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Elemental Analysis of Deposits on the Roots of Spartina alterniflora Loisel.
Irving A. Mendelssohn and Michael T. Postek
American Journal of Botany
Vol. 69, No. 6 (Jul., 1982), pp. 904-912
Published by: Botanical Society of America, Inc.
Stable URL: http://www.jstor.org/stable/2442887
Page Count: 9
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Spartina alterniflora, salt marsh cordgrass, is the dominant angiosperm of a large majority of regularly flooded marshes of the Atlantic and Gulf coasts of the United States. In Louisiana, this species often occurs in two distinct zones: a more productive streamside site (adjacent to tidal creeks), and a less productive and sparsely populated inland area. Reddish-brown deposits are present on the roots of streamside Spartina and visually absent from the roots of inland plants. A study of streamside roots using scanning electron microscope and energy dispersive X-ray microanalysis demonstrated that the coatings are restricted to the outer cell wall of the epidermis and are composed primarily of iron. Roots of inland plants have minor iron deposits. Citrate-dithionite extraction of the coatings and subsequent atomic absorption spectrophotometric analysis confirmed these deposits to be iron, although some manganese was present. Approximately 50 times more iron was found on streamside roots compared to roots from inland plants. These results indicate a better developed oxidized rhizosphere associated with streamside Spartina roots than the inland and, hence, the potential for a more favorable environment in which nutrient uptake may proceed.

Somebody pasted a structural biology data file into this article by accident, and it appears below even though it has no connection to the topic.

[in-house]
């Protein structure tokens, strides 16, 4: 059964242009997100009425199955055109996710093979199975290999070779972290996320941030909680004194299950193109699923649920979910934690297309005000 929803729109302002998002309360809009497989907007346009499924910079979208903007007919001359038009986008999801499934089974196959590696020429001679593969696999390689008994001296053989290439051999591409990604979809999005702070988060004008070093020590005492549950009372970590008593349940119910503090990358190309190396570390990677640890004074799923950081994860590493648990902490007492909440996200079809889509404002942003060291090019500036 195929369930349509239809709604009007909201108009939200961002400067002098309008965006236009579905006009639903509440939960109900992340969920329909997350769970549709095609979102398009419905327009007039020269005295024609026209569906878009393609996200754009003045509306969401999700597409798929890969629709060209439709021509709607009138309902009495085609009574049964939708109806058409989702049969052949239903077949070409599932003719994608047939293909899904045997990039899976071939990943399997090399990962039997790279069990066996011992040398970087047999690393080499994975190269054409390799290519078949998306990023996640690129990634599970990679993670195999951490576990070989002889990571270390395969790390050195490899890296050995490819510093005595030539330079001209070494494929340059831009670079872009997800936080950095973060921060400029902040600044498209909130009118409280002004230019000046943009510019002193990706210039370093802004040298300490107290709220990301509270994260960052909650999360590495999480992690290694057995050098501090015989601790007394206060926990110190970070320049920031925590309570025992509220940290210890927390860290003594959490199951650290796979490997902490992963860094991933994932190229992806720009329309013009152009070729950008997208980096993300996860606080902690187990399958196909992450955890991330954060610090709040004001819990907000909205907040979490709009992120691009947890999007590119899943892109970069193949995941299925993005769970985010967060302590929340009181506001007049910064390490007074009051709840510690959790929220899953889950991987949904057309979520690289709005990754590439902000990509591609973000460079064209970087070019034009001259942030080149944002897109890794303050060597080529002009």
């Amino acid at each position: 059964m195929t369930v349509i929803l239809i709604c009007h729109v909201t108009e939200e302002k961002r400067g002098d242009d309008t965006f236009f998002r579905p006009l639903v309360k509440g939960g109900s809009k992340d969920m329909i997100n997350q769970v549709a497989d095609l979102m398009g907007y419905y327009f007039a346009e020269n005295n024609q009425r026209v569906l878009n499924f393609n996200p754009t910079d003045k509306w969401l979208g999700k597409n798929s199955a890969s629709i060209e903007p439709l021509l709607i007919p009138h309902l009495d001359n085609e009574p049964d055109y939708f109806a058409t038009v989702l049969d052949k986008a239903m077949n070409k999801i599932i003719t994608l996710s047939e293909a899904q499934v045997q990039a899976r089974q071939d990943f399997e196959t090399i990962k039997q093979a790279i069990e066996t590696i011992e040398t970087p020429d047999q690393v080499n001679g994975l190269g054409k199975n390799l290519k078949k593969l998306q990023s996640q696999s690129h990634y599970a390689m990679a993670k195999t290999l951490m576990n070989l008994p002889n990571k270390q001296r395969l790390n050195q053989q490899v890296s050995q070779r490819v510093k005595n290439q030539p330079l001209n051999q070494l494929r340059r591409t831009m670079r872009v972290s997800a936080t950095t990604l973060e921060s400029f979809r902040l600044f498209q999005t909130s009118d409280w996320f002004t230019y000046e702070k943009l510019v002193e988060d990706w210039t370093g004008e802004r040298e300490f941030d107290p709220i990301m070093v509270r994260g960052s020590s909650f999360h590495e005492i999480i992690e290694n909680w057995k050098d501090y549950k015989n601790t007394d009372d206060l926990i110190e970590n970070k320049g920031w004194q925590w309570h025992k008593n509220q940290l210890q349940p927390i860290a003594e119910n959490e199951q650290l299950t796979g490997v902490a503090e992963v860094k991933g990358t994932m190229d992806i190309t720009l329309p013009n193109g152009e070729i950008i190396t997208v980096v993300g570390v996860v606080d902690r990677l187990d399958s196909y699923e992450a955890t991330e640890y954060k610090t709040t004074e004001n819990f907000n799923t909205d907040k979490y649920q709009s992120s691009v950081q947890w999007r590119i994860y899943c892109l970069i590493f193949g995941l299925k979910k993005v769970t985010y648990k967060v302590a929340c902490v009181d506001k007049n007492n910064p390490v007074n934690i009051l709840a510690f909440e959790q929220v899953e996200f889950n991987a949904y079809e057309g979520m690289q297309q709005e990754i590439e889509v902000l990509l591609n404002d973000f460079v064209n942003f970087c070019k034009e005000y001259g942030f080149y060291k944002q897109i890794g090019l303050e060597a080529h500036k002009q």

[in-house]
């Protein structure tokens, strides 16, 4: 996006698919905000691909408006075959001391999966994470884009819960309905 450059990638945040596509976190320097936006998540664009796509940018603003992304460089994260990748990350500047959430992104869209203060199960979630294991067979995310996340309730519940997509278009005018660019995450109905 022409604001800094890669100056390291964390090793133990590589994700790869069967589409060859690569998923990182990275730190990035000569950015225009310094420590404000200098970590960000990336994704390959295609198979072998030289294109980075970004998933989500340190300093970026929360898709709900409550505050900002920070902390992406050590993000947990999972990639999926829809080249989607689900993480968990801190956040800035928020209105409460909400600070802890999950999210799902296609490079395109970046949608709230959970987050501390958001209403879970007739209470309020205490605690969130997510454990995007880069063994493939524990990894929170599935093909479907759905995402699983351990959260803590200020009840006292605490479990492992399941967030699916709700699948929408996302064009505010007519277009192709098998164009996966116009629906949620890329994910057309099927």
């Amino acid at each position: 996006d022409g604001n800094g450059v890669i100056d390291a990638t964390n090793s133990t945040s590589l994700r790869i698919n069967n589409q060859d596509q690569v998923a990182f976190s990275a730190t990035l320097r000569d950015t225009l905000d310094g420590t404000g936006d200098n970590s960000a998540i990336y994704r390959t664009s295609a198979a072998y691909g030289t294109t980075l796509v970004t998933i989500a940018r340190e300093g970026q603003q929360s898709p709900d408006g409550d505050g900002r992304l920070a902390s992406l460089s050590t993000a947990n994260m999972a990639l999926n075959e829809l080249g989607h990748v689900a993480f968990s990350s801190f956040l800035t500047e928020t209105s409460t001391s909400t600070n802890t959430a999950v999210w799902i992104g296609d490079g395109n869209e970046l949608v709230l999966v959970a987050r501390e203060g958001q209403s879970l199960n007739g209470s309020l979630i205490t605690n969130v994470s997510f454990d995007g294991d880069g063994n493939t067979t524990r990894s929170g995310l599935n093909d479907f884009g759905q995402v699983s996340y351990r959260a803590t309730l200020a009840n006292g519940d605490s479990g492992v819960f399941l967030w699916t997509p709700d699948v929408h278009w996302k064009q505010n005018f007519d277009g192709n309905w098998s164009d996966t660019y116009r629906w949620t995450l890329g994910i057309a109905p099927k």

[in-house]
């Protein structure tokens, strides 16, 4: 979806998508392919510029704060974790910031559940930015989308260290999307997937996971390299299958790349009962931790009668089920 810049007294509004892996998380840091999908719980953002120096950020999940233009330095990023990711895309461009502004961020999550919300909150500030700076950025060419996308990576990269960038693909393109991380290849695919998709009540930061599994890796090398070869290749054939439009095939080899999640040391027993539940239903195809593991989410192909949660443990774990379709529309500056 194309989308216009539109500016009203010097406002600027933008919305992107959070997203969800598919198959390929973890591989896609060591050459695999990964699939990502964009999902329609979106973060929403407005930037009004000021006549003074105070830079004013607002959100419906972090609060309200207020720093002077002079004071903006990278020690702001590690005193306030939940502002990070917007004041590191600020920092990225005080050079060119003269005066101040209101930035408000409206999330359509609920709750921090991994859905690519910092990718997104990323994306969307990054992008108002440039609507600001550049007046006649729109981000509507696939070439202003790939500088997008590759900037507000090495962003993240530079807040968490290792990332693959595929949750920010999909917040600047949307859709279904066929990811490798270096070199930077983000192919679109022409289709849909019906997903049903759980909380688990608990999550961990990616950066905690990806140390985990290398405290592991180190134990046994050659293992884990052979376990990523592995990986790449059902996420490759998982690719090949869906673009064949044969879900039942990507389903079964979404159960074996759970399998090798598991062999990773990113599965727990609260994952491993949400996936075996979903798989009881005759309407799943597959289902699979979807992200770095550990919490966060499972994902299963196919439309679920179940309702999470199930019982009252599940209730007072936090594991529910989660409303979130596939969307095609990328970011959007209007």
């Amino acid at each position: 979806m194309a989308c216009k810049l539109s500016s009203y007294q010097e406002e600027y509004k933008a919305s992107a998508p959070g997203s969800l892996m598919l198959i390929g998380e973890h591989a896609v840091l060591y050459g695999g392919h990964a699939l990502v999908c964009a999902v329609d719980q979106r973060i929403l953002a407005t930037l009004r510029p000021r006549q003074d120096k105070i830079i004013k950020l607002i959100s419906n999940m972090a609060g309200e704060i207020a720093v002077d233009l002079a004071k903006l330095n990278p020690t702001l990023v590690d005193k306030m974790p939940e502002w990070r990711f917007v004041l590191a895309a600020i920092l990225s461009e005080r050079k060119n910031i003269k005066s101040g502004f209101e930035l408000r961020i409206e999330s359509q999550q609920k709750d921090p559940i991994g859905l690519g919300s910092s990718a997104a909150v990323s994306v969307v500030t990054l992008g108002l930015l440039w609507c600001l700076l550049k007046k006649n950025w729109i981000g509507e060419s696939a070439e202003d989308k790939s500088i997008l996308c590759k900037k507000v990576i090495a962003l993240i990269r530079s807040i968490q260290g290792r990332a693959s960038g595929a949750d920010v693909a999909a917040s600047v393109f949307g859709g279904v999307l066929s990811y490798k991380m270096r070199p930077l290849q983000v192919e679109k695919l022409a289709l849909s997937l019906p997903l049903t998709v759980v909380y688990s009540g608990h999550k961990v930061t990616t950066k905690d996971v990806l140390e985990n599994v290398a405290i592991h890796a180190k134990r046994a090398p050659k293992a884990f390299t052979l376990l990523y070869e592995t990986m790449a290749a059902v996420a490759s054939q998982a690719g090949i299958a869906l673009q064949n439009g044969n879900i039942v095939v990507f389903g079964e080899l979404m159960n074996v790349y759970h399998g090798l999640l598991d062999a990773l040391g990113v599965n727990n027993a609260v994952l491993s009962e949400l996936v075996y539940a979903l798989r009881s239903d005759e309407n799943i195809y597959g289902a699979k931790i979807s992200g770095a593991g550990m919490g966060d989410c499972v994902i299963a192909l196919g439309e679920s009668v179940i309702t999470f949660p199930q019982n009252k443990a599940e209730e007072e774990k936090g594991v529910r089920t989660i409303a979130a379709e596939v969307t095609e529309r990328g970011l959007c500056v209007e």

American Journal of Botany © 1982 Botanical Society of America, Inc.